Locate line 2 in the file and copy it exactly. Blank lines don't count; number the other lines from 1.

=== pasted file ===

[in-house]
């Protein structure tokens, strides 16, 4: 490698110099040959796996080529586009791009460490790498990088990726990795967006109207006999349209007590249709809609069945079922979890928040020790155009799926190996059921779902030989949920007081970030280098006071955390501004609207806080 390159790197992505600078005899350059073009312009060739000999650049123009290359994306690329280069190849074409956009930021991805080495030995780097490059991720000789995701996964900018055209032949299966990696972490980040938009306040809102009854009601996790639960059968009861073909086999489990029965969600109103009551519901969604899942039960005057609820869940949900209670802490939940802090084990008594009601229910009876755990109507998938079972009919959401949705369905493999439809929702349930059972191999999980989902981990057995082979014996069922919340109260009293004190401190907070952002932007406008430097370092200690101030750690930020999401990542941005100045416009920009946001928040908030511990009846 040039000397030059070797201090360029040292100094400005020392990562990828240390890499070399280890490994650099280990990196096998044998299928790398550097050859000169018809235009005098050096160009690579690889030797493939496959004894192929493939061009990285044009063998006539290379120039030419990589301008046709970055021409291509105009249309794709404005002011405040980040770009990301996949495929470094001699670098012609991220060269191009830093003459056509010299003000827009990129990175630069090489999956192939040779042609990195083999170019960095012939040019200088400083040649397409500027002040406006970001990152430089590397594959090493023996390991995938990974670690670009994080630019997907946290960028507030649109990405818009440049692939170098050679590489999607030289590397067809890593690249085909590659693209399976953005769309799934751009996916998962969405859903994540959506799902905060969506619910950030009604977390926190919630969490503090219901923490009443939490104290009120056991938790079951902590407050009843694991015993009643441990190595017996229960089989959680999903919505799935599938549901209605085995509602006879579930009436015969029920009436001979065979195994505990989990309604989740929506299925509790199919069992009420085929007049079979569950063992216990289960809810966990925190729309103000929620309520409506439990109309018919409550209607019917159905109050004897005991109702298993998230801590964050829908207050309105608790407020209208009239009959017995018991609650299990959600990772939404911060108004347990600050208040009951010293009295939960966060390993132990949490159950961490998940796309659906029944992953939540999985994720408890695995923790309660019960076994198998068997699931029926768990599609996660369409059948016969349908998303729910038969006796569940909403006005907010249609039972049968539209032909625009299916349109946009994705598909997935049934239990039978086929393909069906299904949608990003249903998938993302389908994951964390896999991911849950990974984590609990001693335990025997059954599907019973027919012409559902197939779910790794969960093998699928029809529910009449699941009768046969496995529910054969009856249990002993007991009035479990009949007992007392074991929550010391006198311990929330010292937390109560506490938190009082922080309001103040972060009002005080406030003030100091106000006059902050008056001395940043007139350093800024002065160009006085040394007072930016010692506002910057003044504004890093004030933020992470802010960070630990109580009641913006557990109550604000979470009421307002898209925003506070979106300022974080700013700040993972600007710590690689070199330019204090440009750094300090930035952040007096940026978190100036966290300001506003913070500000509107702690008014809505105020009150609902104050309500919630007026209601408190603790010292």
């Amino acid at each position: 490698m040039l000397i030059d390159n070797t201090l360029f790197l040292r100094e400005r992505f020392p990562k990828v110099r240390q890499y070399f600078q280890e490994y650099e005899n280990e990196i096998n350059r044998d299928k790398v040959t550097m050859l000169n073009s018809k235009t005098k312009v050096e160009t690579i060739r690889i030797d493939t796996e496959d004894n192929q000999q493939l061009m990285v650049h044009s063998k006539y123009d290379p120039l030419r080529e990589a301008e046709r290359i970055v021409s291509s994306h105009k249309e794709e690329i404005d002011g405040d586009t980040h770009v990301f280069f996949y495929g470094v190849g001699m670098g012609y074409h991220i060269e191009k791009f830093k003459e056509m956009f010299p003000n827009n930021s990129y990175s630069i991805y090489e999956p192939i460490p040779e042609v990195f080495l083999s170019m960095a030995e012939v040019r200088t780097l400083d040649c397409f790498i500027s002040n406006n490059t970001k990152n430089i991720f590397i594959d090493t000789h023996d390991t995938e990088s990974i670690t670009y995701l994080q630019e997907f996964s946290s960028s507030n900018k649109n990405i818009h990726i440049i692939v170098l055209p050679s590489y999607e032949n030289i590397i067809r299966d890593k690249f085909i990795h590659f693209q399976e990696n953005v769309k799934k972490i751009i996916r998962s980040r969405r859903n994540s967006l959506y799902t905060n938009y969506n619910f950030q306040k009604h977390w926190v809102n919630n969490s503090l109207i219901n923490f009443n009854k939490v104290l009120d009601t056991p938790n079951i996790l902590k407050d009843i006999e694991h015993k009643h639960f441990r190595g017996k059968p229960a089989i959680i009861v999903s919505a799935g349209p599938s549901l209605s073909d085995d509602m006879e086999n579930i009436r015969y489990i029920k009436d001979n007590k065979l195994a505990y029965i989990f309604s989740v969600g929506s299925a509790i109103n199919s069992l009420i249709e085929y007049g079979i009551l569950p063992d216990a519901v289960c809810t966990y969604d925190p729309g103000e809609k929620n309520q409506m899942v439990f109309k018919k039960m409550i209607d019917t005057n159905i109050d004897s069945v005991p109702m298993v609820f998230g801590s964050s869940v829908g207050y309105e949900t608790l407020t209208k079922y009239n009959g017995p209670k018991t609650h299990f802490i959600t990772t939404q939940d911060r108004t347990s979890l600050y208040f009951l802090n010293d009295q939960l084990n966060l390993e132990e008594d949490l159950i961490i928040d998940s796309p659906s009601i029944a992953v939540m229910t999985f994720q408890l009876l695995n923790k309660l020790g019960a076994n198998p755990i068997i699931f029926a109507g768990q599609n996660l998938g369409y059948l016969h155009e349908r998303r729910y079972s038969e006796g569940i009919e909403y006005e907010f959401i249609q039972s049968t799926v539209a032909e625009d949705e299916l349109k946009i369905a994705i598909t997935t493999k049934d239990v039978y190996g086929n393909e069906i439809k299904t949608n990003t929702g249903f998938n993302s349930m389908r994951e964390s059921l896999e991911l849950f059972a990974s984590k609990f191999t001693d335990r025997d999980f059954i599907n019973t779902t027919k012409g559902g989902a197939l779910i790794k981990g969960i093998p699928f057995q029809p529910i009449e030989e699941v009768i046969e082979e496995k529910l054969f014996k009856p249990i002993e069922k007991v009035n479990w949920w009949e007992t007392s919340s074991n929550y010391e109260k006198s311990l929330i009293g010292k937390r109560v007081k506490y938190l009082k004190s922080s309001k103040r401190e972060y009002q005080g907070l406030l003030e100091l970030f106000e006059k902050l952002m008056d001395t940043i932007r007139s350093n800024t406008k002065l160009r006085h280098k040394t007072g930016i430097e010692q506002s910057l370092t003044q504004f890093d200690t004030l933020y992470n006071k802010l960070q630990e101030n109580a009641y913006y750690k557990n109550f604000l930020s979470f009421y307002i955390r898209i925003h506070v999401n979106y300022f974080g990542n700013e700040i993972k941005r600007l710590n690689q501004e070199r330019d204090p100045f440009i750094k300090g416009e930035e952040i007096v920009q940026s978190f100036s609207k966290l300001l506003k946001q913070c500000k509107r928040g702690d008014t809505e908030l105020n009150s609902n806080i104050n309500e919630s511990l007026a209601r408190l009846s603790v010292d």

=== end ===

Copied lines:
């Protein structure tokens, strides 16, 4: 490698110099040959796996080529586009791009460490790498990088990726990795967006109207006999349209007590249709809609069945079922979890928040020790155009799926190996059921779902030989949920007081970030280098006071955390501004609207806080 390159790197992505600078005899350059073009312009060739000999650049123009290359994306690329280069190849074409956009930021991805080495030995780097490059991720000789995701996964900018055209032949299966990696972490980040938009306040809102009854009601996790639960059968009861073909086999489990029965969600109103009551519901969604899942039960005057609820869940949900209670802490939940802090084990008594009601229910009876755990109507998938079972009919959401949705369905493999439809929702349930059972191999999980989902981990057995082979014996069922919340109260009293004190401190907070952002932007406008430097370092200690101030750690930020999401990542941005100045416009920009946001928040908030511990009846 040039000397030059070797201090360029040292100094400005020392990562990828240390890499070399280890490994650099280990990196096998044998299928790398550097050859000169018809235009005098050096160009690579690889030797493939496959004894192929493939061009990285044009063998006539290379120039030419990589301008046709970055021409291509105009249309794709404005002011405040980040770009990301996949495929470094001699670098012609991220060269191009830093003459056509010299003000827009990129990175630069090489999956192939040779042609990195083999170019960095012939040019200088400083040649397409500027002040406006970001990152430089590397594959090493023996390991995938990974670690670009994080630019997907946290960028507030649109990405818009440049692939170098050679590489999607030289590397067809890593690249085909590659693209399976953005769309799934751009996916998962969405859903994540959506799902905060969506619910950030009604977390926190919630969490503090219901923490009443939490104290009120056991938790079951902590407050009843694991015993009643441990190595017996229960089989959680999903919505799935599938549901209605085995509602006879579930009436015969029920009436001979065979195994505990989990309604989740929506299925509790199919069992009420085929007049079979569950063992216990289960809810966990925190729309103000929620309520409506439990109309018919409550209607019917159905109050004897005991109702298993998230801590964050829908207050309105608790407020209208009239009959017995018991609650299990959600990772939404911060108004347990600050208040009951010293009295939960966060390993132990949490159950961490998940796309659906029944992953939540999985994720408890695995923790309660019960076994198998068997699931029926768990599609996660369409059948016969349908998303729910038969006796569940909403006005907010249609039972049968539209032909625009299916349109946009994705598909997935049934239990039978086929393909069906299904949608990003249903998938993302389908994951964390896999991911849950990974984590609990001693335990025997059954599907019973027919012409559902197939779910790794969960093998699928029809529910009449699941009768046969496995529910054969009856249990002993007991009035479990009949007992007392074991929550010391006198311990929330010292937390109560506490938190009082922080309001103040972060009002005080406030003030100091106000006059902050008056001395940043007139350093800024002065160009006085040394007072930016010692506002910057003044504004890093004030933020992470802010960070630990109580009641913006557990109550604000979470009421307002898209925003506070979106300022974080700013700040993972600007710590690689070199330019204090440009750094300090930035952040007096940026978190100036966290300001506003913070500000509107702690008014809505105020009150609902104050309500919630007026209601408190603790010292």